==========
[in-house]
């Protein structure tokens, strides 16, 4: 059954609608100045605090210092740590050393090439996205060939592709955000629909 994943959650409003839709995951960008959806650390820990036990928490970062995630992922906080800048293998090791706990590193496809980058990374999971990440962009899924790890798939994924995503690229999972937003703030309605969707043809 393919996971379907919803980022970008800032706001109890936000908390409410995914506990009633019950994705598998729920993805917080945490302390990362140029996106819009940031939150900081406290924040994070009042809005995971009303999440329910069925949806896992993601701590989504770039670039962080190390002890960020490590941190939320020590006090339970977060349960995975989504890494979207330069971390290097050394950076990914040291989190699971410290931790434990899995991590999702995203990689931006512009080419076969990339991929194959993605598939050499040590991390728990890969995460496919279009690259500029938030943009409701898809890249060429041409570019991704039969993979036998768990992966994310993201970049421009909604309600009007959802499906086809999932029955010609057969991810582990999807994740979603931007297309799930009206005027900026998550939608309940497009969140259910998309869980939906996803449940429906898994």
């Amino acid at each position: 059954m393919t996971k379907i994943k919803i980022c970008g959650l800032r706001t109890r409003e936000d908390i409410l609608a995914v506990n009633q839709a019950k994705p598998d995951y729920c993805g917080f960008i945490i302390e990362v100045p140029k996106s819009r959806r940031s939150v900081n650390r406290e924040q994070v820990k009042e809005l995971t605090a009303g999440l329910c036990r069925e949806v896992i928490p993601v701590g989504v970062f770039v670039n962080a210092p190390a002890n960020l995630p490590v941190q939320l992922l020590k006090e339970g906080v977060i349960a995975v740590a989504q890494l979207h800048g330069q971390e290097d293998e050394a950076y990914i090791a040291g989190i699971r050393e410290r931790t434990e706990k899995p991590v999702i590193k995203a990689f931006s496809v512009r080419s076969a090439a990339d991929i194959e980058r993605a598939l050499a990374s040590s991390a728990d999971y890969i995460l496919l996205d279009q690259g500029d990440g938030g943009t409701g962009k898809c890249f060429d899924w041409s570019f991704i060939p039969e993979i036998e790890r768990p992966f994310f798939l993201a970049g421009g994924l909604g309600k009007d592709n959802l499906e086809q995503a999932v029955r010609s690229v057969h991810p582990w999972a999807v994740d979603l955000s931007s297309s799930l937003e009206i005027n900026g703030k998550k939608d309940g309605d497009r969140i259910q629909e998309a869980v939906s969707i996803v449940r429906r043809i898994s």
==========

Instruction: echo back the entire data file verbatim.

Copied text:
[in-house]
């Protein structure tokens, strides 16, 4: 059954609608100045605090210092740590050393090439996205060939592709955000629909 994943959650409003839709995951960008959806650390820990036990928490970062995630992922906080800048293998090791706990590193496809980058990374999971990440962009899924790890798939994924995503690229999972937003703030309605969707043809 393919996971379907919803980022970008800032706001109890936000908390409410995914506990009633019950994705598998729920993805917080945490302390990362140029996106819009940031939150900081406290924040994070009042809005995971009303999440329910069925949806896992993601701590989504770039670039962080190390002890960020490590941190939320020590006090339970977060349960995975989504890494979207330069971390290097050394950076990914040291989190699971410290931790434990899995991590999702995203990689931006512009080419076969990339991929194959993605598939050499040590991390728990890969995460496919279009690259500029938030943009409701898809890249060429041409570019991704039969993979036998768990992966994310993201970049421009909604309600009007959802499906086809999932029955010609057969991810582990999807994740979603931007297309799930009206005027900026998550939608309940497009969140259910998309869980939906996803449940429906898994």
């Amino acid at each position: 059954m393919t996971k379907i994943k919803i980022c970008g959650l800032r706001t109890r409003e936000d908390i409410l609608a995914v506990n009633q839709a019950k994705p598998d995951y729920c993805g917080f960008i945490i302390e990362v100045p140029k996106s819009r959806r940031s939150v900081n650390r406290e924040q994070v820990k009042e809005l995971t605090a009303g999440l329910c036990r069925e949806v896992i928490p993601v701590g989504v970062f770039v670039n962080a210092p190390a002890n960020l995630p490590v941190q939320l992922l020590k006090e339970g906080v977060i349960a995975v740590a989504q890494l979207h800048g330069q971390e290097d293998e050394a950076y990914i090791a040291g989190i699971r050393e410290r931790t434990e706990k899995p991590v999702i590193k995203a990689f931006s496809v512009r080419s076969a090439a990339d991929i194959e980058r993605a598939l050499a990374s040590s991390a728990d999971y890969i995460l496919l996205d279009q690259g500029d990440g938030g943009t409701g962009k898809c890249f060429d899924w041409s570019f991704i060939p039969e993979i036998e790890r768990p992966f994310f798939l993201a970049g421009g994924l909604g309600k009007d592709n959802l499906e086809q995503a999932v029955r010609s690229v057969h991810p582990w999972a999807v994740d979603l955000s931007s297309s799930l937003e009206i005027n900026g703030k998550k939608d309940g309605d497009r969140i259910q629909e998309a869980v939906s969707i996803v449940r429906r043809i898994s």